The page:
mon 08/08/2022

Schäfer, London Philharmonic Orchestra, Jurowski, Royal Festival Hall | reviews, news & interviews

Schäfer, London Philharmonic Orchestra, Jurowski, Royal Festival Hall

Schäfer, London Philharmonic Orchestra, Jurowski, Royal Festival Hall

Low-wattage singing, novel conducting in a programme of bright lights

Despite footsteps in the snow, as creepily characterised by Debussy's prelude of the same name, and sleighbells to launch a childlike symphonic journey, interior illumination should have been at the core of this concert. Sadly, given Colin Matthews's refined but fussy designer lighting in his Debussy orchestrations, a low-wattage Rimbaud/Britten zoo from one-tone soprano Christine Schäfer and hard sunbeams failing to probe the inner mysteries of the tomb-effigies Mahler envisaged in his Fourth Symphony's slow movement, it wasn't. Fortunately Vladimir Jurowski found novelty enough elsewhere to keep us from slumping in the semi-dark.

In fact the artistry of London Philharmonic sleighbell-wielder Rachel Gledhill at the start of the symphony proved much more focused than Schäfer's short-winded handling of the "child's view of heaven" in its one-off song-finale (really, it doesn't instil much confidence in the singer's involvement if she swishes on for a state visit at the heaven's-gate climax just before her entry). And the sharp attack of Gledhill's schellen held good for the rest of the symphony's playful-grotesque first half. Jurowski underlined the nimble neoclassicism of the first movement and the surprising chamber-musical modernism of the second - so much so that a gentleman who claimed to know "a bit of Mahler" asked me at the end if that had been Britten we'd been hearing. The clarinet ensemble revelled in its seemingly amplified mechanical birdsong and its gurgling support - magnificently complemented by the eight double basses lined up centre-back - and leader Peter Schoeman played light but incisive with the high-tuned striking up of brother death's fiddle.

Clearly the "restful" poco adagio with which Mahler asks those tombstones to be inspected in the innocence-meets-experience saga of the third movement is a hint to avoid too slow a beatification. I would have bought Jurowski's walking pace had the strings been able to convey the inwardness usually reserved for the likes of their Berlin or Vienna counterparts. Yet despite some very beautiful cello phrasing, it moved me as little as Jurowski's much slower account of the final Adagio in his season-opening Mahler 3, and the suffering interludes which break up the radiant variations didn't truly turn the knife. Jurowski surely got the gay science of the two dance sequences exactly right, though, and for the second time in the performance I wanted to laugh out loud as the fairground whirl implodes to pave the way for a final assault on the pearly gates.

Christine_SchaeferNo problem then with the inward glow of heaven's delights and the sudden attack of its cruelties Jurowski struck in the finale. But at the very least you need a bright soprano who can sing the phrase "Sank Peter im Himmel sieht zu" and its variants in a single breath, and this was beyond an uneasy Schäfer (pictured right). Her Britten Les illuminations was the reverse of lights on, no one home: you felt a fine song interpreter's nuances were impeded by a placement reaching only to the front of the hall; indeed Schäfer's finest moments are, I think, to be found in the close-ups of DVD, as in her Royal Opera Gilda and her stunning Glyndebourne Lulu. The French was indeterminate, too: do these Germans have problems with other languages (I'm thinking of Jonas Kaufmann's Italian as well as Anne Schwanewilms's tonally beautiful, verbally mushy Berlioz Nuits d'é)? Best here was the LPO strings' sombre interlude rejoinder to all the radiance of the youngish Britten's dazzling earlier numbers.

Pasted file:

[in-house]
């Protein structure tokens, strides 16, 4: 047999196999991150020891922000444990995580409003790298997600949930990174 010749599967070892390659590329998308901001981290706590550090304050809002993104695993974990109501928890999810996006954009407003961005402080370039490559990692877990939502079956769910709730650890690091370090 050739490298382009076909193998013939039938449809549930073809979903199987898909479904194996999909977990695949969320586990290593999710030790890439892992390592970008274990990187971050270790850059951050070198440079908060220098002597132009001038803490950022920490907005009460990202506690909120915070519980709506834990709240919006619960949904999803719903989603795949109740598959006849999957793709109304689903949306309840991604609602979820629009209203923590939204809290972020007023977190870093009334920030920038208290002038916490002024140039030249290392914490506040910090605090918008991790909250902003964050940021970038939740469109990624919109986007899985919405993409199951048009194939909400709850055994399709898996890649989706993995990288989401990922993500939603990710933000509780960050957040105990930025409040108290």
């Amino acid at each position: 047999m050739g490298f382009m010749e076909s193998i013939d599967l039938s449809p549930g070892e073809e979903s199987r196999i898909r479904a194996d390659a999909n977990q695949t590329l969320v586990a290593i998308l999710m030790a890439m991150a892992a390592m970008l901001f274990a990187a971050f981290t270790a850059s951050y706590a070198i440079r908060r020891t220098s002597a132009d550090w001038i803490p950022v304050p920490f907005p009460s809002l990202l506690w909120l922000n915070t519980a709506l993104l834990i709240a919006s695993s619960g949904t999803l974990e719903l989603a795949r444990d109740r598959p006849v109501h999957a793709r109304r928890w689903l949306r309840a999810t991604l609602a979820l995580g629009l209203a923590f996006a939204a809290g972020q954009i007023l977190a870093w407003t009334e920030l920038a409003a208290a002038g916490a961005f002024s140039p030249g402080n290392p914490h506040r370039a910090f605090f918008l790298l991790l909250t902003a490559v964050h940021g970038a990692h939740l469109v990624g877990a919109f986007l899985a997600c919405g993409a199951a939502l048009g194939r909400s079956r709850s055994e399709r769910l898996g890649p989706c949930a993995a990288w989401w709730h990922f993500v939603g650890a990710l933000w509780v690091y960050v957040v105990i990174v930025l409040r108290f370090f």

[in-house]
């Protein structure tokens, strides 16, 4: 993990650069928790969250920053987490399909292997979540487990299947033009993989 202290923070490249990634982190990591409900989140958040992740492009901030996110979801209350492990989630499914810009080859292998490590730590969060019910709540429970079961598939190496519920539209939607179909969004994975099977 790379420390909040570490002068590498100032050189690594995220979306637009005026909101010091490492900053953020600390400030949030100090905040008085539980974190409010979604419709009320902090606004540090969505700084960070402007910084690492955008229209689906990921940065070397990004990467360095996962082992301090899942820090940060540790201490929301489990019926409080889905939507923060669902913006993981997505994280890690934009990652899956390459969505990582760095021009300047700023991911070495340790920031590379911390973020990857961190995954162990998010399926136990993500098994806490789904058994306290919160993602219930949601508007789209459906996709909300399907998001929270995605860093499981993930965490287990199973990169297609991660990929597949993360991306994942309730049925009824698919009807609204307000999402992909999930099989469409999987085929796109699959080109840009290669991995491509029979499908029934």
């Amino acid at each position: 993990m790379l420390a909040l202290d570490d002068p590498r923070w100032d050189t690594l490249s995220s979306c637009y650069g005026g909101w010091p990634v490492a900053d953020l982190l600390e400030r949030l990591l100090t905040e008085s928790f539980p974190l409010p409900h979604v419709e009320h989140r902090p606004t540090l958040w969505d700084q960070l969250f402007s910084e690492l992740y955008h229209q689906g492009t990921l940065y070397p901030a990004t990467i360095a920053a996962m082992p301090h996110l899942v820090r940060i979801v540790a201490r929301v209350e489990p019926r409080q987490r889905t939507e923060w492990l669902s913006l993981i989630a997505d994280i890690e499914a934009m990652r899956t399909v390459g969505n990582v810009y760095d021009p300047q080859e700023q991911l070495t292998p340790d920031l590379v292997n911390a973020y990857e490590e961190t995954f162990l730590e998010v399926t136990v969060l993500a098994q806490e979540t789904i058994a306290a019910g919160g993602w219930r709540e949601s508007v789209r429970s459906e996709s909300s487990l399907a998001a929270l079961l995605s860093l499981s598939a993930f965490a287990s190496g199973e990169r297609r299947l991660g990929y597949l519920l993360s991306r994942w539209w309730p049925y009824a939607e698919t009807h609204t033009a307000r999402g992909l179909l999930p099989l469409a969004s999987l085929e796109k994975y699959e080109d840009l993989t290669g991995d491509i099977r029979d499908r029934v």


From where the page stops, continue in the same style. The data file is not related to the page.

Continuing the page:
There was certainly some subtle magic in their realisation of Colin Matthews's Debussy orchestrations, a knowing cross between the sound world of his selected composer's Ibéria and Ravel's Ma mère l'oye. Yet somehow the careful shifts of register as the strange footsteps in the snow move slowly onwards robbed the piano original of its hypnotic effect, and the fireworks which on the keyboard truly take flight here remained earthbound in the orchestral mix. A first half, in short, that failed to engage many members of an audience already inclined to nod in the warmth of an overheated hall: only the Mahler could truly rouse them from their torpor.


In your blanket statement that “Germans have problems with other languages” you make reference to Jonas Kaufmann’s Italian. May I point out that Mr Kaufmann speaks the language of Dante so fluently that even Italians find it hard to believe he is not one of them, and that this ability is reflected in his singing of works in Italian.

It wasn't a "blanket statement", Helen, it was an - admittedly rather fatuous - question applied to "these" as in Schafer, Schwanewilms and Kaufmann. I'm sure the treasurable JK is as intelligent as they come, as is obvious from the way he shades and colours roles. But perhaps speaking is not the same as singing. To be fair, the Italian didn't bother me as it did some in the Adriana Lecouvreur; it was listening to the verismo disc, which has some splendid things on it (Canio's aria especially). The words sometimes turn to mush given that sometimes swallowed middle register which is the only other thing that worries me about this excellent artist. And perhaps this is a reaction, too, to everyone who says he's the next flawlessly great artist. I'm sure he could be great yet, but for the moment, in my opinion, he's interesting, very good and of course the handsomest tenor to appear on stage for a very long time.

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